Hair: It’s a natural part of being a human. But when the temperature climbs, and skin is exposed, it’s one of those things that a good many of us want to control. This week, we’re tackling hairlessness, not just the process of hair removal (electric shavers and ingrown-hair treatments and such) but also what to buy when you’re losing your hair, and even how to take care of a sphynx cat. Here, we’re talking aesthetician-recommended tweezers.
Even if you pay a professional to shape your eyebrows, either by waxing or threading, it’s on you to maintain them with regularish tweezing. And to do that at home, as carefully and precisely as possible, you need the right tweezer. But your eyebrows aren’t the only hairs you might want to pluck with a tweezer. There’s the errant chin hair, the occasional ingrown hair on your bikini line, and any number of other fine hairs that might bug you — and though the tweezer in your tool kit might be perfect for your brows, it might not be as effective at handling those other hairs, especially those always-tricky ingrowns.
So to find the best tweezers to remove every type of hair on your body, we talked with three aestheticians about their favorite tweezers for eyebrow shaping and maintenance, facial hair, and ingrown hairs.
Best tweezers for eyebrows
“I am a huge fan of Tweezerman. No other brand compares in my opinion,” says Lara Kaiser, an aesthetician at Brooklyn’s Shen Beauty. “They are a little more expensive up front, but they do free sharpening for life, and thus are an incredible value. My favorite ones are the gold Ultra Precision. I have, like, five pairs of them in my kit. They can easily grab all the little fine hairs and are just perfection.”
Rachael Brown, owner and operator of Proper Puss, also uses Tweezerman’s slanted tweezers for eyebrows in her shop. “They’re durable, extra sharp, give the best grip on the hair to pull out unwanted strays for the perfectly sculpted brow.” Kaiser does add a small disclaimer about using any tweezers on your own eyebrows, though: “Be careful with at-home brow shaping! You can ruin your own life so quickly.”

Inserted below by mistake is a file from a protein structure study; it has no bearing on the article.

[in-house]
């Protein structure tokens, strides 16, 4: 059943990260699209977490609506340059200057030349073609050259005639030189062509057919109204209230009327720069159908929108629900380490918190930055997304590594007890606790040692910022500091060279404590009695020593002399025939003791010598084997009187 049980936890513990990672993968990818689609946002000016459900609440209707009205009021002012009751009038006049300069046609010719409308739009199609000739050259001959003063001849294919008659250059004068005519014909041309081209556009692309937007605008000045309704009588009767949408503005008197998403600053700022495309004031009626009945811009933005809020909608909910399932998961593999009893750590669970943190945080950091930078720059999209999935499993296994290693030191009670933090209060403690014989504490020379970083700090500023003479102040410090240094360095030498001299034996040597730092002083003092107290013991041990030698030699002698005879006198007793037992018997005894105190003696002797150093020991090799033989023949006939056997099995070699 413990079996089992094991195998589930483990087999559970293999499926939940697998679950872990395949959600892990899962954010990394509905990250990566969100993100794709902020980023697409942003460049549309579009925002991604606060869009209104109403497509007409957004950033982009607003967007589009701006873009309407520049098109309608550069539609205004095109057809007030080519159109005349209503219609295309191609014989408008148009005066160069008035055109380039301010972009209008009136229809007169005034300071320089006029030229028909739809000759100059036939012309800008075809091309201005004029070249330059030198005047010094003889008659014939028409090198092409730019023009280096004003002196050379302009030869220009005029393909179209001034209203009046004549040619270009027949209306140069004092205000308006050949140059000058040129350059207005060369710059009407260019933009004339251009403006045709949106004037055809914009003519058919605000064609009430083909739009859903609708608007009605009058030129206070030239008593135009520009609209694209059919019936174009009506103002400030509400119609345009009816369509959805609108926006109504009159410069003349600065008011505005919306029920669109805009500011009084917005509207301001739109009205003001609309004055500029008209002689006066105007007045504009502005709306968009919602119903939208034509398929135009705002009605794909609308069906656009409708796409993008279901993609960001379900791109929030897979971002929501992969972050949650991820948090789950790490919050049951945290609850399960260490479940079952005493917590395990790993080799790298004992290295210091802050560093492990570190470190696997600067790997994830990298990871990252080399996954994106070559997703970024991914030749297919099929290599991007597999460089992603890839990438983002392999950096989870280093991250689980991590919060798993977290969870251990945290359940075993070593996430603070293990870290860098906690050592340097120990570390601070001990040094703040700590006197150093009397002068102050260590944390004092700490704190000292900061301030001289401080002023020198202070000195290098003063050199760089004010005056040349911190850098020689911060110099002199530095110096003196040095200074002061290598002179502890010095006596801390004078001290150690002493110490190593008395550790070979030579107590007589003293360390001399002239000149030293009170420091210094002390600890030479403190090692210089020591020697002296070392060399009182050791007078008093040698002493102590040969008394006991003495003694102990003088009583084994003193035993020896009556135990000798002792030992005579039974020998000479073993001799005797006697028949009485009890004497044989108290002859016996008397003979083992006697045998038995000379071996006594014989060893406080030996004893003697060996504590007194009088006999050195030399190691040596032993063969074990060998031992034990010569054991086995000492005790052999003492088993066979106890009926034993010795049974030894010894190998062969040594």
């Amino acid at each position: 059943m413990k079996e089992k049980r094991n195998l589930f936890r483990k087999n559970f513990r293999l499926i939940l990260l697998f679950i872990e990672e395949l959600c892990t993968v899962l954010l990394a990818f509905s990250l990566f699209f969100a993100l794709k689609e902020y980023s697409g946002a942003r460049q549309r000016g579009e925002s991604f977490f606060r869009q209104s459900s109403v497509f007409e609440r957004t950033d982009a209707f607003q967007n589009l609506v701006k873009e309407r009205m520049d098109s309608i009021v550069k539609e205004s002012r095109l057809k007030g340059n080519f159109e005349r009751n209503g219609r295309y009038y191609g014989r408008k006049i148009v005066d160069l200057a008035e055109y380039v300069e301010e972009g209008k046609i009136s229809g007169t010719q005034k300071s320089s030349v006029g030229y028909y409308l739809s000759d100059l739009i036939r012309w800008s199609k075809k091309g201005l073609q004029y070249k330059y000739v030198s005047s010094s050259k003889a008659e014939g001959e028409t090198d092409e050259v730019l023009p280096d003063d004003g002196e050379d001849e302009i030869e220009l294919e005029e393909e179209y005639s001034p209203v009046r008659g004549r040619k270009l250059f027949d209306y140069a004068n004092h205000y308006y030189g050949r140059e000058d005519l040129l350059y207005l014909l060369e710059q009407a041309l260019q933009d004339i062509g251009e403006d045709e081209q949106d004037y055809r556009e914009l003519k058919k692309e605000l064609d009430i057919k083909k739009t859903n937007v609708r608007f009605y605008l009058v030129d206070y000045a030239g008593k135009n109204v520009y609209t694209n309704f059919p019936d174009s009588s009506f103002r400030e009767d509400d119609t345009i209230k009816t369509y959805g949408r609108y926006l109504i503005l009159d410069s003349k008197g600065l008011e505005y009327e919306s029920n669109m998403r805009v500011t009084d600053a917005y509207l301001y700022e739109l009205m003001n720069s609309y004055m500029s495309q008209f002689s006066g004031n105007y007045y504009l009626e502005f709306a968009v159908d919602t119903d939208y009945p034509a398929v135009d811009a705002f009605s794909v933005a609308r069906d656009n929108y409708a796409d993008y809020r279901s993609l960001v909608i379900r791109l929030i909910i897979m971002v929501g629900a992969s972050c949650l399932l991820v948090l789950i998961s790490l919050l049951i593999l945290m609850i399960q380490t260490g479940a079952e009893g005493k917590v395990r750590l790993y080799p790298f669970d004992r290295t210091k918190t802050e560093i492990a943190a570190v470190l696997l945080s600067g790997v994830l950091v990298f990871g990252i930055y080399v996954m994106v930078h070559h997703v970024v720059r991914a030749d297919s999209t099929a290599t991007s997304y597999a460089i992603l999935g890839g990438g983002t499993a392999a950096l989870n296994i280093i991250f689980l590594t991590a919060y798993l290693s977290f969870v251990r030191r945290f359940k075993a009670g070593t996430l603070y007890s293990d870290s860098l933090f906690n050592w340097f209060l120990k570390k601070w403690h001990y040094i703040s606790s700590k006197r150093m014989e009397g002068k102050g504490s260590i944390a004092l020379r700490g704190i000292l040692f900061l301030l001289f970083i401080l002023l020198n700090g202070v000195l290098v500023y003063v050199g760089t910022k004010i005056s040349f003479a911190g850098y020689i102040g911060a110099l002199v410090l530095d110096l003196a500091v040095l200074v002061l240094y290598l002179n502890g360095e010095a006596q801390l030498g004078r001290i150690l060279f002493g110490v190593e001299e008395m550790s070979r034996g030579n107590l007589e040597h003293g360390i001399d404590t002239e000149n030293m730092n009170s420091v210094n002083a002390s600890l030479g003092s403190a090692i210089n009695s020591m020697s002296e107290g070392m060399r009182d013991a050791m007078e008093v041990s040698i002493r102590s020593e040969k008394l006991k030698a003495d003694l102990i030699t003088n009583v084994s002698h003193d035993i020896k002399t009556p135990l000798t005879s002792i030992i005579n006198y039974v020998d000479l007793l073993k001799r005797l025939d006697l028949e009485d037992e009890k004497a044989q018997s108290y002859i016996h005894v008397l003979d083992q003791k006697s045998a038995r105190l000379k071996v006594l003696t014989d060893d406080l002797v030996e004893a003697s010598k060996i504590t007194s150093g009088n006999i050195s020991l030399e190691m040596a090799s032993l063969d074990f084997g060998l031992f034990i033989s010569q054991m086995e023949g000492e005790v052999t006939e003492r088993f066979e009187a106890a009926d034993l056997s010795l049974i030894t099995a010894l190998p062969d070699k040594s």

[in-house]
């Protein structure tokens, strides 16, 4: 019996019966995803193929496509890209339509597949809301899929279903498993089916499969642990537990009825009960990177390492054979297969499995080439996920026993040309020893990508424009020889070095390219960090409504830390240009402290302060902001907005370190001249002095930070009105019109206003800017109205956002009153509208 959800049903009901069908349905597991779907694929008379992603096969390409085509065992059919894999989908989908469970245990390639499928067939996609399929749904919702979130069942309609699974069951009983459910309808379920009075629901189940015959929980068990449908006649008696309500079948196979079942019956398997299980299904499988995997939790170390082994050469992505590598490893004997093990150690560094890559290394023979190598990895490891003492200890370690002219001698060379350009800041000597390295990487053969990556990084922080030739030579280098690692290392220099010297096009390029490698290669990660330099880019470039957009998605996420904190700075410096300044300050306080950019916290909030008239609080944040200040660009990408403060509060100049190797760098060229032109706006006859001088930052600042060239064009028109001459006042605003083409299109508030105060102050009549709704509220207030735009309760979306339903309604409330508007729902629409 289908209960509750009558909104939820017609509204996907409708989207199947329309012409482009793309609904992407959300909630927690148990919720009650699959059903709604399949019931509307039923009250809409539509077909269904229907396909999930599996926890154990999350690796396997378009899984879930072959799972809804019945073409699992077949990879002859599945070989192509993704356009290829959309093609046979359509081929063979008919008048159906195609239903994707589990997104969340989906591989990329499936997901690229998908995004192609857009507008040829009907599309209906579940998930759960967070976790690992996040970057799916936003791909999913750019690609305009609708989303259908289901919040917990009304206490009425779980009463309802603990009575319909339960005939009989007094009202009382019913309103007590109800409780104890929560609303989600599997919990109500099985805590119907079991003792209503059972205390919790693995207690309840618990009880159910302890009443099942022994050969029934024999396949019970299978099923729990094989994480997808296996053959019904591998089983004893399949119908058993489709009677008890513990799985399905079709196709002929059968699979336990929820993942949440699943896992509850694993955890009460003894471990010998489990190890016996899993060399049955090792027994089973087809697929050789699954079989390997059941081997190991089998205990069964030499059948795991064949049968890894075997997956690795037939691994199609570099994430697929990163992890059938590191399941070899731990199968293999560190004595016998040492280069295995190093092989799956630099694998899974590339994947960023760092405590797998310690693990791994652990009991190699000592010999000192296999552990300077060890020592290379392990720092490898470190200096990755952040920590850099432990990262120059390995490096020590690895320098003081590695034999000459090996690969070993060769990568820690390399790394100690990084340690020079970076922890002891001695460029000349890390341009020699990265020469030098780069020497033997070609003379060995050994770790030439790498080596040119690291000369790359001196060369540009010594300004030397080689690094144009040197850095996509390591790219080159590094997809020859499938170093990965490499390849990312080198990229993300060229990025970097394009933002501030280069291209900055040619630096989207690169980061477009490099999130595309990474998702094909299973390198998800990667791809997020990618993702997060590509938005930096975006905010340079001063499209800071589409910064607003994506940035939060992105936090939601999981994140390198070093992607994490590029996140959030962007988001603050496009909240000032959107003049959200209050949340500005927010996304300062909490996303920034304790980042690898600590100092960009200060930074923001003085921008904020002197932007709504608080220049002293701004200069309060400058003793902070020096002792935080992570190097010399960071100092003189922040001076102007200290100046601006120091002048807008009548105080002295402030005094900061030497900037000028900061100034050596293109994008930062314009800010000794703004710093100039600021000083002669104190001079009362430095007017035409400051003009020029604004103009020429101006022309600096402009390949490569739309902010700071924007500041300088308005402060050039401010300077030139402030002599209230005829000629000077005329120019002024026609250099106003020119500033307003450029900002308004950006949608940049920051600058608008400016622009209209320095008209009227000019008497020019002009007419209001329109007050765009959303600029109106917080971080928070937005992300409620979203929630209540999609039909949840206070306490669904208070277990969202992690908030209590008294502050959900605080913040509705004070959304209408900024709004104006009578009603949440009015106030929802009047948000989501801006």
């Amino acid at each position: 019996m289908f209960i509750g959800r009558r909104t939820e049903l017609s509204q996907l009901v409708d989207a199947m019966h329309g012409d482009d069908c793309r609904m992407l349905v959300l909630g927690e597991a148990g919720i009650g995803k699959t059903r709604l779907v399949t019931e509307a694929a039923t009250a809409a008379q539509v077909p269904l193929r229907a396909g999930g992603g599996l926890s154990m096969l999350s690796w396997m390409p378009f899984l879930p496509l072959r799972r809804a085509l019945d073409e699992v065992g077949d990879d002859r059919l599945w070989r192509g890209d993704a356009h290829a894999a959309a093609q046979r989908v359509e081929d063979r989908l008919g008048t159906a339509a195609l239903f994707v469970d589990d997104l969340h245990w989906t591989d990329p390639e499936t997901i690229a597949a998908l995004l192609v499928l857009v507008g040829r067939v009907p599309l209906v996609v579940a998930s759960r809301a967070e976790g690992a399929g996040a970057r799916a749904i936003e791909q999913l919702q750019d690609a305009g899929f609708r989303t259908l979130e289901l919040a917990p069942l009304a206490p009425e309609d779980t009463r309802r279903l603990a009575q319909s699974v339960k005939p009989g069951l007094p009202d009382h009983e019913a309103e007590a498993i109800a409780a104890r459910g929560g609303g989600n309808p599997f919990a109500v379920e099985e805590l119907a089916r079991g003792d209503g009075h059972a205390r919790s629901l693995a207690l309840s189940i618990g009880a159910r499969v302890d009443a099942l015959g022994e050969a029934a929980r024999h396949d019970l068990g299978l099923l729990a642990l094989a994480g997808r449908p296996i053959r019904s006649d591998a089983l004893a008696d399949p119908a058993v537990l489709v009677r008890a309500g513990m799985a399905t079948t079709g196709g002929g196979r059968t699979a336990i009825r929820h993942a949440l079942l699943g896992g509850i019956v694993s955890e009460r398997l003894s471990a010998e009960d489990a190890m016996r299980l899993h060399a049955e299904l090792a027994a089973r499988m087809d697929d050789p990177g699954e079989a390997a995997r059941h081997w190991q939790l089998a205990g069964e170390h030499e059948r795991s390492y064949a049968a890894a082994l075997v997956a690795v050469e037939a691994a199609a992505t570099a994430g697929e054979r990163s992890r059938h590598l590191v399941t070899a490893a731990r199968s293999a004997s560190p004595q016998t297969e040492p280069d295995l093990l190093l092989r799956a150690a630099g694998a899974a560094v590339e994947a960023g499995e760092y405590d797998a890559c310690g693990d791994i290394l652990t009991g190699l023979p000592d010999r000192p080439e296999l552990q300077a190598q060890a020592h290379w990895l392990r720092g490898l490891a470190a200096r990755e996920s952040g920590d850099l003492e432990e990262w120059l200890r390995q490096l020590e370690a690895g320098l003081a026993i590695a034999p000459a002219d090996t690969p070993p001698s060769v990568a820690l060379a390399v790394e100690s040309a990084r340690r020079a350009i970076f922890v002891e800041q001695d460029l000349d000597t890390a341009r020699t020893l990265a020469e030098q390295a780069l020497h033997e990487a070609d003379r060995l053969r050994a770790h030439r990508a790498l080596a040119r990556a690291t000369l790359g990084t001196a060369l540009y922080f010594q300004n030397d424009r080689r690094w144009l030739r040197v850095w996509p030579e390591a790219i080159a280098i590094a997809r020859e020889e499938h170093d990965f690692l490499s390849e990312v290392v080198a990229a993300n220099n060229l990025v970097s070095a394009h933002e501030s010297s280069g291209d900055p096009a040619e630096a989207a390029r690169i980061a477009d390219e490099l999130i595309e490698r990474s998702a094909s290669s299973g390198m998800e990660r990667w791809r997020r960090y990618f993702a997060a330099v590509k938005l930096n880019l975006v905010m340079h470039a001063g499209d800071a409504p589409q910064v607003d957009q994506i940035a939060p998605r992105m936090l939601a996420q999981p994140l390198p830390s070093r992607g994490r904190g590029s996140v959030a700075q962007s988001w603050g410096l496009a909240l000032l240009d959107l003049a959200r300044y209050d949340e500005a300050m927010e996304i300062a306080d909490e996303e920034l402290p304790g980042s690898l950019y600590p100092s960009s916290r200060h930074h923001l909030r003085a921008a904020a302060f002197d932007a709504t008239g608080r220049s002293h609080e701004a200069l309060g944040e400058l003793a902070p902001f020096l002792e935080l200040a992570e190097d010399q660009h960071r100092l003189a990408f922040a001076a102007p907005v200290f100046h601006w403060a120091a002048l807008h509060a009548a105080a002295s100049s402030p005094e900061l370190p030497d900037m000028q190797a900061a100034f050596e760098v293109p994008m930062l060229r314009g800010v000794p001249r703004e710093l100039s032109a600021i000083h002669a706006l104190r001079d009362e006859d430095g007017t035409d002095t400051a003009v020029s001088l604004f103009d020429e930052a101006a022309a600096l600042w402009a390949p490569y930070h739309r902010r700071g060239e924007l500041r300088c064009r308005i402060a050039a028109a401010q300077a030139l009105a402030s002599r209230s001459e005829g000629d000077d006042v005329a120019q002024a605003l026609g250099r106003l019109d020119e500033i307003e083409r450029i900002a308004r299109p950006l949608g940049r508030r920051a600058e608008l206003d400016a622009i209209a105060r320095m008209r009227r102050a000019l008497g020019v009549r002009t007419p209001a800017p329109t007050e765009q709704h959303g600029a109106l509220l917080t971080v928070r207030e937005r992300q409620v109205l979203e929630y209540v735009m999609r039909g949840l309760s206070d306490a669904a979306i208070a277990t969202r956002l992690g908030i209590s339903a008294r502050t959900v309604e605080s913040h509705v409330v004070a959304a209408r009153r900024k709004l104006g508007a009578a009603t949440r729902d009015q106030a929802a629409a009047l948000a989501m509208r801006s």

Ania Siemieniaka, owner and manager of Greenpoint’s Freckle, likes using BlinkBrowBar Angled Tweezers for brows. “These are really high quality, and that slightly angled shape makes them perfect for maintaining clean, sculpted eyebrows.” However, she’s found that these tweezers often sell out, so she often buys them in bulk, since “I buy a lot for work, but in a fast-paced environment, they get dropped constantly.”
Best tweezers for facial hair
Siemieniaka calls these tweezers from Anastasia Beverly Hills — a company founded by aesthetician Anastasia Soare, who made her name in Los Angeles by tweezing celebrities’ eyebrows to golden-ratio perfection — an “all-around favorite.” That’s because these stainless-steel tweezers “have a slightly slanted tip that is perfect for facial hair (if you’ve noticed some chin ‘adornments’ lately), eyebrow grooming, and big-toe plucking, for those ‘too late to wax, but refuse to shave’ situations.”
If you’re less concerned with precision and just want to get rid of facial hair, Kaiser likes this “little springy device.” It’s not technically a tweezer, but, as Kaiser explains, “this is sort of like at-home threading. Hurts, but does the job much more quickly than tweezing. It’s not to be used on the brows because it’s not precise. You just twist the handles until you’re smooth.”
Best tweezers for ingrown hairs
“For ingrown hairs, you might want a pointed-end tweezer,” explains Kaiser. Though she notes: “You have to be really careful to sanitize properly because you’re likely breaking skin. It’s not just OCD talking, you can get staph from dirty tools, which is way less cute than an ingrown, trust me. Again I’ll recommend Tweezerman — but only after you take a hot shower or bath and exfoliate.” (And if you are often dealing with these nasty ingrowns, here are some other aesthetician-approved products to prevent ingrown hairs and treat razor burn.)
“If we’re talking about the hair that is partially hiding beneath the skin, this is the tool to get it out,” says Siemieniaka. These stainless-steel ones from Rubis are, in her opinion, “probably the sharpest and narrowest pointed-tip tweezers out there, so be careful and maybe don’t use it for your facial hair.”
Siemieniaka is quick to warn that “some ingrowns should be left alone. You know which ones I’m talking about: You can see that hair right under the skin, there’s some inflammation and redness as well, it starts to look pretty much like a pimple.” For those, the worst thing you can do is attack it with your fingers, so Siemieniaka offers a somewhat unorthodox recommendation: “Medipoint Splinter Remover. Use only to gently lift that ‘trapped under the skin’ hair up (and only when you can see the hair, don’t perform surgeries with this little tool), and then use your regular tweezers to remove the struggler. When done, apply ointment with antibiotic to the treated area.” And remember to keep your tools and your hands clean. “Alcohol pads are super easy to use, so no excuses.”
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